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"Exploration Team" is a science fiction novelette by American writer Murray Leinster, originally published in the March 1956 issue of Astounding Science Fiction. It won the Hugo Award for Best Novelette in 1956.[1]

"Exploration Team"
Exploration Team ASF 0304.jpg
Illustration by Ed Emshwiller
AuthorMurray Leinster
CountryUnited States
SeriesColonial Survey
Genre(s)Science fiction
Published inAstounding Science Fiction
Publication typePeriodical
PublisherStreet & Smith
Media typeMagazine
Publication dateMarch 1956

Writing in 1998, Gardner Dozois described "Exploration Team" as "taut, suspenseful and scary". He went on to note that it is "practically the model of how to write an intricate and intelligent adventure set on an alien world".[2]

"Exploration Team" is one of the works in Leinster's "Colonial Survey" series.[3] It is also one of the four novelettes that were re-written and included in Leinster's fix-up novel Colonial Survey, where it appears as a chapter titled "Combat Team".[4]


Plot summaryEdit

The novelette is set in a future time during which humanity has begun colonizing planets in other solar systems. The Colonial Survey agency has decreed the (fictional) planet of Loren Two to be off-limits, due to the extremely dangerous native animals. Despite its decree, the Colonial Survey has authorized an experimental colony on the planet. At about the same time, the overcrowded inhabitants of another planet have established an unauthorized reconnaissance station on Loren Two. Neither group is aware of the other's existence. The authorized colony is well-funded, consisting of one dozen persons equipped with advanced robotic and other equipment. The unauthorized reconnaissance team consists of a single man, Huyghens (no first name given), accompanied by an eagle and four specially-bred Kodiak bears. The bears have been bred (the story uses the term "mutated") so as to have the psychological profile of dogs. They are friendly to humans and able to work in teams.

When the story begins, Huyghens receives a signal indicating that a ship is about to land near his station. The ship drops off its sole passenger, an officer with the Colonial Survey named Roane (no first name given), and then departs. Roane soon learns that Huyghens is an illegal trespasser on the planet and that his (Huyghens') signal beacon was not that of the authorized colony. For his part, Huyghens is surprised to learn that there was an authorized colony on the same planet. The two men put their minds to the question of why the authorized colony's signal beacon was not working and soon determine that it has been replaced with a low-technology emergency beacon. From this, the two men surmise that the authorized colony has been overrun by the indigenous predators, but that some colonists might still be alive in the mine tunnels that the colony was expected to have dug.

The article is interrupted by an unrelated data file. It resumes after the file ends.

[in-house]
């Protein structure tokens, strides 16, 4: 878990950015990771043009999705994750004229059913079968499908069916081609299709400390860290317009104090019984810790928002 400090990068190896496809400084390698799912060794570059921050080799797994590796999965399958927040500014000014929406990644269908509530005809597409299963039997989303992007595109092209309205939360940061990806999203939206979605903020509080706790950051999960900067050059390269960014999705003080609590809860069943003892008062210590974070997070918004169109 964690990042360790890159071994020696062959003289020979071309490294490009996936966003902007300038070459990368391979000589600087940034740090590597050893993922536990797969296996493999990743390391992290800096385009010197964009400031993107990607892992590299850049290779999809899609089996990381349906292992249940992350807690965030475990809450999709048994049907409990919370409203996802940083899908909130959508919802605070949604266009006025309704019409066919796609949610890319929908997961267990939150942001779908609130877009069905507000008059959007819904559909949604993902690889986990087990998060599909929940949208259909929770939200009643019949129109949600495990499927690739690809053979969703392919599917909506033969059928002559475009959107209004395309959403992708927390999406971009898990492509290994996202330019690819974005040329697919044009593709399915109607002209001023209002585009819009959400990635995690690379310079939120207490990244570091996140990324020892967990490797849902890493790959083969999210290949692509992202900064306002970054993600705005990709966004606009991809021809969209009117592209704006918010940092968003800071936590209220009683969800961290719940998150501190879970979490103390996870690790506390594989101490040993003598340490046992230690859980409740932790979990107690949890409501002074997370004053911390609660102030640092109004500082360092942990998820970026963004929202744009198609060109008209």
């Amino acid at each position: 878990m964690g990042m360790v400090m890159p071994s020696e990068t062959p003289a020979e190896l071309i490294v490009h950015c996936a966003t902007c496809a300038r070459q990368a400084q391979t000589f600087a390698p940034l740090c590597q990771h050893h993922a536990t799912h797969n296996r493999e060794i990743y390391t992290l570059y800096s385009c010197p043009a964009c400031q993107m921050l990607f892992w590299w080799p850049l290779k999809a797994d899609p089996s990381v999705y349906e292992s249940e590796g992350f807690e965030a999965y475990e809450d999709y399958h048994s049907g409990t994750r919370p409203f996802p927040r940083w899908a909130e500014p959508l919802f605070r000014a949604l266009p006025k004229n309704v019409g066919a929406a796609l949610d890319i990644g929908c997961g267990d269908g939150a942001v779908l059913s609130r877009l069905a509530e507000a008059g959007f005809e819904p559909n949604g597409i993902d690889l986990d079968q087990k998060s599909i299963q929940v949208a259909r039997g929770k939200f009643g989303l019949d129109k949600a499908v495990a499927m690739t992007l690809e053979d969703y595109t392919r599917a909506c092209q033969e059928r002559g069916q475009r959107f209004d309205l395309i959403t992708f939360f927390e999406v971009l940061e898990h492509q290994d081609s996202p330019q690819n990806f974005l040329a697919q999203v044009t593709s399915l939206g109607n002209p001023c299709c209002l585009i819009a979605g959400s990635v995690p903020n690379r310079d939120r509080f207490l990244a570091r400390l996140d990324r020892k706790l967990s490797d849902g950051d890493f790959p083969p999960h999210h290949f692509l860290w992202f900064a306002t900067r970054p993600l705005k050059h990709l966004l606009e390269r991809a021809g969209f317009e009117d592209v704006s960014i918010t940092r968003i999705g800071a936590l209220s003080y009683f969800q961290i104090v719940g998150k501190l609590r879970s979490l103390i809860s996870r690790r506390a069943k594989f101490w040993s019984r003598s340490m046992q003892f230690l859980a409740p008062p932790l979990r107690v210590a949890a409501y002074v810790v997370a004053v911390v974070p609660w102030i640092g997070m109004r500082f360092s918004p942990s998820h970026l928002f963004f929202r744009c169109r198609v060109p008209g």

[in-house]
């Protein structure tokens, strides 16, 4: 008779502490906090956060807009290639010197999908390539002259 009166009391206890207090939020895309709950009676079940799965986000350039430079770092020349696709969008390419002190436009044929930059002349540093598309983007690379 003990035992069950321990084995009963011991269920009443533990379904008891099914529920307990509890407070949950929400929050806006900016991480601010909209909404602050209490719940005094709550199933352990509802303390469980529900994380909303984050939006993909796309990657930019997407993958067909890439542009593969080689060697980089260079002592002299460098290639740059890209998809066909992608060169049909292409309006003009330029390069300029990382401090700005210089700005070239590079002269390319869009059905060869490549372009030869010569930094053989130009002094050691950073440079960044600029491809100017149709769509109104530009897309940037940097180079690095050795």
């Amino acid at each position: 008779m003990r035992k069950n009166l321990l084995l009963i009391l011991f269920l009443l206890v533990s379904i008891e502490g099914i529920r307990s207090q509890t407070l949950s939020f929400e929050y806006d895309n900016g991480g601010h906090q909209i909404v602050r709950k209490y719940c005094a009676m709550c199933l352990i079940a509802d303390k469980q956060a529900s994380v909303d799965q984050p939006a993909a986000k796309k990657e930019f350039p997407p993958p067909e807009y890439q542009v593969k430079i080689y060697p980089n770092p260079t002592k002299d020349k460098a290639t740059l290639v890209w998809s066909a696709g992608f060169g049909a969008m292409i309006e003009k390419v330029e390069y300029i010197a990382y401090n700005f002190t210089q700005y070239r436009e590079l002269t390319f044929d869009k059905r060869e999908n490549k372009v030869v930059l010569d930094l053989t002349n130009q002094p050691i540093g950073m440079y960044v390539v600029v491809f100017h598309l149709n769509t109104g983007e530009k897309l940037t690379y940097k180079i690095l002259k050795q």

Huyghens and Roane, along with the bears and the eagle, undertake a dangerous cross-country trek to determine the status of the authorized colony.

Publication historyEdit

Other than its original publication in the March 1956 issue of Astounding Science Fiction, "Exploration Team" did not see any other magazine publication until the May 1962 issue (No. 43) of the French-language magazine Satellite, as "Les meilleurs amis de l'homme" ("Man's Best Friends").

The story has been anthologized at least ten times, including thrice in Italian translation (one under the title "Colonia vietata" ("Illegal Colony")) and once in German. The story also appears in two collections devoted to Leinster's work—First Contacts (NESFA Press, 1998) and an Italian-language collection, the summer 1985 issue of Millemondi, as well as Volume 1 of The Hugo Winners series.

The foregoing was taken from the story's listing in the Internet Speculative Fiction Database (for which see the External Links section below). More detail on its publication history can be found at that listing.


Floyd C. Gale said in 1963 that the story was the best in The Hugo Winners Volume 1, praising Leinster for being able to adapt to changes in science fiction during a career of several decades.[5]


  1. ^ "1956 Hugo Awards". World Science Fiction Society. Archived from the original on May 7, 2011. Retrieved April 19, 2010.
  2. ^ Dozois, Gardner (1998). The Good Old Stuff: Adventure SF in the Grand Tradition. New York: St. Martin's Griffin. p. 155. ISBN 0-312-19275-4.
  3. ^ "Colonial Survey (series)". Internet Speculative Fiction Database. Retrieved October 16, 2015.
  4. ^ "Colonial Survey (novel)". Internet Speculative Fiction Database. Retrieved October 16, 2015.
  5. ^ Gale, Floyd C. (April 1963). "Galaxy's 5 Star Shelf". Galaxy Science Fiction. pp. 155–159.

External linksEdit